2020 Sappi Southern Africa Corporate Citizenship Report

Renew

The profound impacts of global warming necessitate a renewed commitment to sourcing energy from strong winds, sunny skies, abundant plant matter, heat from the earth and fast-moving water.

What is this about?

Renewable energy solutions are becoming cheaper, more reliable and more efficient every day. The world’s current reliance on fossil fuels is unsustainable and harmful to the planet, which is why we have to change the way we produce and consume energy. Implementing these new energy solutions as fast as possible is essential to mitigate climate change, one of the biggest threats to our own survival.

Why is this a priority goal and why does it matter?

For South Africa: Our economy is heavily dependent on fossil fuel, particularly coal. This places our country among the world’s top 20 emitters of greenhouse gas (GHG) emissions, which play a significant role in global warming and climate change. The South African government has acknowledged the importance of diversifying the country’s energy base to include a greater proportion of renewable energy to decarbonise our economy.

For Sappi: As part of an energy-intensive industry, we have a responsibility to increase our use of renewable energy from our current figure of 47.2% as a percentage of total energy use. As our customers are looking to reduce their own carbon footprints, decarbonising our operations opens up a strategic business opportunity in terms of enhancing our competitive advantage.

What is Sappi doing about it?

Since 2014, we have reduced our use of specific fossil fuel energy by 9.3%. In 2020, across each region, including Sappi Southern Africa, we committed to setting science-based decarbonisation targets through the Science Based Targets initiative (SBTi), a collaboration between the CDP, the United Nations Global Compact (UNGC), World Resources Institute (WRI) and the World Wide Fund for Nature (WWF). Our five-year target for SSA is a 20% reduction from our FY19 baseline.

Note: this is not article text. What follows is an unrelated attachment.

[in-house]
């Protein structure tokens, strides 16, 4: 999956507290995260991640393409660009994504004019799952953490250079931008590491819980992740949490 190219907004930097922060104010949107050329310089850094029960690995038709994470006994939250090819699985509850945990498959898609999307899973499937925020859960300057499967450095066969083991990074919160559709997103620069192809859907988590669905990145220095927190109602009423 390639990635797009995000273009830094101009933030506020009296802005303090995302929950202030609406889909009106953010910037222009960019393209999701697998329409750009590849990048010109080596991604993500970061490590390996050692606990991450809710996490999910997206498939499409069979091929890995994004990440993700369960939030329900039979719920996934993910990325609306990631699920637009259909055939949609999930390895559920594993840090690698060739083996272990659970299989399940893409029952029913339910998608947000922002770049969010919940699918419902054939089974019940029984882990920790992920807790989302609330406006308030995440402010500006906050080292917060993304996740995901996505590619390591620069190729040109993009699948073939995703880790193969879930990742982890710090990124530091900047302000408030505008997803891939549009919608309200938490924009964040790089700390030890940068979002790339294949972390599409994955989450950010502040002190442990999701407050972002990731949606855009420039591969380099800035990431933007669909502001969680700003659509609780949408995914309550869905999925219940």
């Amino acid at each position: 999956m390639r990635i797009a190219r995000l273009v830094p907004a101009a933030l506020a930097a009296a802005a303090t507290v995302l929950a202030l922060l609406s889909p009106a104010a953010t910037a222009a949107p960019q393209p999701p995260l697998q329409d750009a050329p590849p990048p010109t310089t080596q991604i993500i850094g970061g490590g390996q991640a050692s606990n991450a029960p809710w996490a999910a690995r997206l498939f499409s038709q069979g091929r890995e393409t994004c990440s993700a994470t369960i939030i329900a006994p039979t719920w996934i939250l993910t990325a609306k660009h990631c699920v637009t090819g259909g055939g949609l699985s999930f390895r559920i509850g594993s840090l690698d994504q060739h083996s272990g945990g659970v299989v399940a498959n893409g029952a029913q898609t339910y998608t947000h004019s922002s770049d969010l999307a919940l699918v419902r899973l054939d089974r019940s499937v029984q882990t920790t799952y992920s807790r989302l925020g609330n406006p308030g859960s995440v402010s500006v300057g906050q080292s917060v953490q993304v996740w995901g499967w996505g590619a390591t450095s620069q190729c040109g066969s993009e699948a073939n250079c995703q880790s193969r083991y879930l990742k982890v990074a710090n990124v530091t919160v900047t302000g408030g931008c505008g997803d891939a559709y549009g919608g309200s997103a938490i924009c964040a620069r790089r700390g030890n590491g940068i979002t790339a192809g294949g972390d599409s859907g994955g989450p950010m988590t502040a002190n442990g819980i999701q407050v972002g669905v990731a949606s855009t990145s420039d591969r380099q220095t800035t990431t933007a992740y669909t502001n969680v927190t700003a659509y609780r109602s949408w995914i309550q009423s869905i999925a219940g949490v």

To achieve this, we established a roadmap which incorporates the following:

  • Reducing fossil energy usage (mainly coal and heavy-fuel oil). As an example, our Vulindlela expansion project at Saiccor Mill will significantly reduce fossil Scope 1 (direct) emissions and the work being done on a hybrid fuel rod project at Tugela Mill will also partially displace fossil energy: 15 decades of intensive coal mining in South Africa has produced about a billion tons of discarded thermal-grade coal fines. Once discarded, these sulphur-containing ultra-fines cause health problems. They are also an environmental problem, emitting GHG as they decompose. To utilise this energy source, we constructed a small-scale plant to manufacture fuel rods which comprise a mixture of coal slurry, biomass and Sappi’s lignin based binder, which can be used as a coal replacement, thereby reducing GHG emissions. Following positive test results at Tugela Mill, we plan to construct a plant at the mill. This was delayed because of Covid-19, but will be progressed in FY21.
  • Potentially installing solar photovoltaics (PVs) on three mill sites – while the payback is six years, the environmental return on investment is significant.
  • Increasing our use of renewable energy – Ngodwana Energy, the 25 MW biomass project under the Renewable Energy Independent Power Producers’ Programme (REIPPP) programme in which we have a 30% stake, will use biomass from our surrounding plantations to generate energy. This will be sold to the national grid, thereby expanding the percentage of renewable energy available on the grid.
  • Implementing energy efficiency projects at all our mills.

 

To accelerate progress, our roadmap will be adapted as new ideas are developed and new insights and technologies become available.

SSA renewable and clean energy breakdown (2020)

Looking forward: Our Thrive25 target aligned with this SDG    
Increase share of renewable and clean energy   7% pts
Decrease specific total energy   9%